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What are veins?
These carry blood to the heart- capillaries join up to form veins, the blood is at a lower pressure wo the walls don't need to be as thick, they have a large lumen to help the blood flow and contain valves to make sure they flow in the right directio
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What are capillaries?
These are involved in the exchange of materials at the tissues- arteries branch into capillaries and are very tiny, they cary the blood very close to every cell, they have permeable walls, their walls are normally only one cell thick
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What do red blood cells do?
Carry oxygen from the lungs to cells in the body, they have a biconcave shape for a large surface area and don't have a nucleus, they contain a red pigment called haemoglobin
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In the lungs what happens to the haemoglobin
It combines with oxygen to form oxyhaemoglobin and the reverse happens in body tissues
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What do white blood cells do?
They fight disease by changing shape to engulf pathogens, produce antibodies to fight pathogens as well as antitoxins to neutralise toxins produced by pathogens
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What do platelets do?
Small fragments of cells without a nucleus that help the blood clot at a wound to stop blood pouring out and pathogens getting in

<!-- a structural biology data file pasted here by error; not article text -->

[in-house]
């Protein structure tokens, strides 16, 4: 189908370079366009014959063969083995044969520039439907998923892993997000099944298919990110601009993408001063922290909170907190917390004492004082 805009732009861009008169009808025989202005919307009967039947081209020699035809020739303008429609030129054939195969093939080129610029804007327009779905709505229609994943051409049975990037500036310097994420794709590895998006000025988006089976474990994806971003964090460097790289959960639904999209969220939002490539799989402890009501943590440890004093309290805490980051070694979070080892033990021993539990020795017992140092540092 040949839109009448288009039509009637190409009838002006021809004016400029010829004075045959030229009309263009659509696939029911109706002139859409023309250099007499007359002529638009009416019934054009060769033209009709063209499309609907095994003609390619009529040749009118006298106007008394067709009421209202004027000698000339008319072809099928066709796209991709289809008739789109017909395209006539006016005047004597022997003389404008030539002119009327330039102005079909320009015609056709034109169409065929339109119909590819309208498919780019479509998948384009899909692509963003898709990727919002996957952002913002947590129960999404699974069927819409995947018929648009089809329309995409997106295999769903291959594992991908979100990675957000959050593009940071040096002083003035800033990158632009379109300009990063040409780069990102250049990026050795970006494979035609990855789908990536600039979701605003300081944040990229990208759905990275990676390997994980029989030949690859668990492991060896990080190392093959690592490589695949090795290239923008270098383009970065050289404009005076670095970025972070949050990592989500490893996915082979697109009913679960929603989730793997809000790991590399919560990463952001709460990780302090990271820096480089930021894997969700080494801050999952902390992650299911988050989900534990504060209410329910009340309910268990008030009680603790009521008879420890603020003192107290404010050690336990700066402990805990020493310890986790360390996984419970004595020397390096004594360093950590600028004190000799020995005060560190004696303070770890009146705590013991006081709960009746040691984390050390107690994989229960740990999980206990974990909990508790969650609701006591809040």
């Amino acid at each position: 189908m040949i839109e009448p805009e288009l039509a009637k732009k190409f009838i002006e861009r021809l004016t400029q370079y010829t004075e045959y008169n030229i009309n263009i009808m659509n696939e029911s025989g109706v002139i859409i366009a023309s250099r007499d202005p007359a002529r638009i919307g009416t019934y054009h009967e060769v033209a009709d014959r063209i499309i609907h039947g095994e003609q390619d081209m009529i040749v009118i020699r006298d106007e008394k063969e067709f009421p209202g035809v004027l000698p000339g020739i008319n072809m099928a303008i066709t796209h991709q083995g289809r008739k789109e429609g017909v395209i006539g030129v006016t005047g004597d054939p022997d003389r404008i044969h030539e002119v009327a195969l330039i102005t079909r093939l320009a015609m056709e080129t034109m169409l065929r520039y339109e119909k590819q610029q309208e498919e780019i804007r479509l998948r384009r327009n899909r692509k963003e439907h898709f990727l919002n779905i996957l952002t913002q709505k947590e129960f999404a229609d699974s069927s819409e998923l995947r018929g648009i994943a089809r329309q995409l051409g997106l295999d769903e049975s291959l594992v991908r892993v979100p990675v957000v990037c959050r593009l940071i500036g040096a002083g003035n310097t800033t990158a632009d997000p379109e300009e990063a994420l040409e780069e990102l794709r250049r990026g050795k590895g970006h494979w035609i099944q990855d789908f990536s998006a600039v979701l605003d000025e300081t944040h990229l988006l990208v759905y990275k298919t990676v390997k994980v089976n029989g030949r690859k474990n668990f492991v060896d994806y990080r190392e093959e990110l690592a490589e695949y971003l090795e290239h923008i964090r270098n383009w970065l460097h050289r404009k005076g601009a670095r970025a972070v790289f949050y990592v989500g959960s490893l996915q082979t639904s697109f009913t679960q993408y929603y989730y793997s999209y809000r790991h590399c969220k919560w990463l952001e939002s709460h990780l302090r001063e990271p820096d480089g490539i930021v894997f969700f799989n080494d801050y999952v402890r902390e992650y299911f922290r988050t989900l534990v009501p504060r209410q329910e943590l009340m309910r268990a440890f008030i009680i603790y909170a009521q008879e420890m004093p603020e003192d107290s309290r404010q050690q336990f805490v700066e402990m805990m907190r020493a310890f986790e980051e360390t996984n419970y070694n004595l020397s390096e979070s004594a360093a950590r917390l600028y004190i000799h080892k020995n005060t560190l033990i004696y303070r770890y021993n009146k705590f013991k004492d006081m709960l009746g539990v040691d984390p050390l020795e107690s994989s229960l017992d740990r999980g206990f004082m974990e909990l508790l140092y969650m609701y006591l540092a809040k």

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When the intercostal muscles contract, what direction do they move?
Up and Out
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When is the rate of transpiration higher?
Windy, dry and hot weather
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What happens if there is not enough water for a plant?
The plant cells become flaccid and so the plant wilts
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How can we explore transpiration?
Cobalt Chloride paper turns blue when is dry and when it meets water it turns pink, so we can see how quickly some turns pink when placed in the same plastic bag as a leaf when still attached to the plant
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What is coronary heart disease?
Coronary arteries are arteries on the outside of the heart that supply it with blood so it can carry on working, coronary heart disease is when these become blocked- often from cholesterol build up
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How can coronary heart disease be prevented?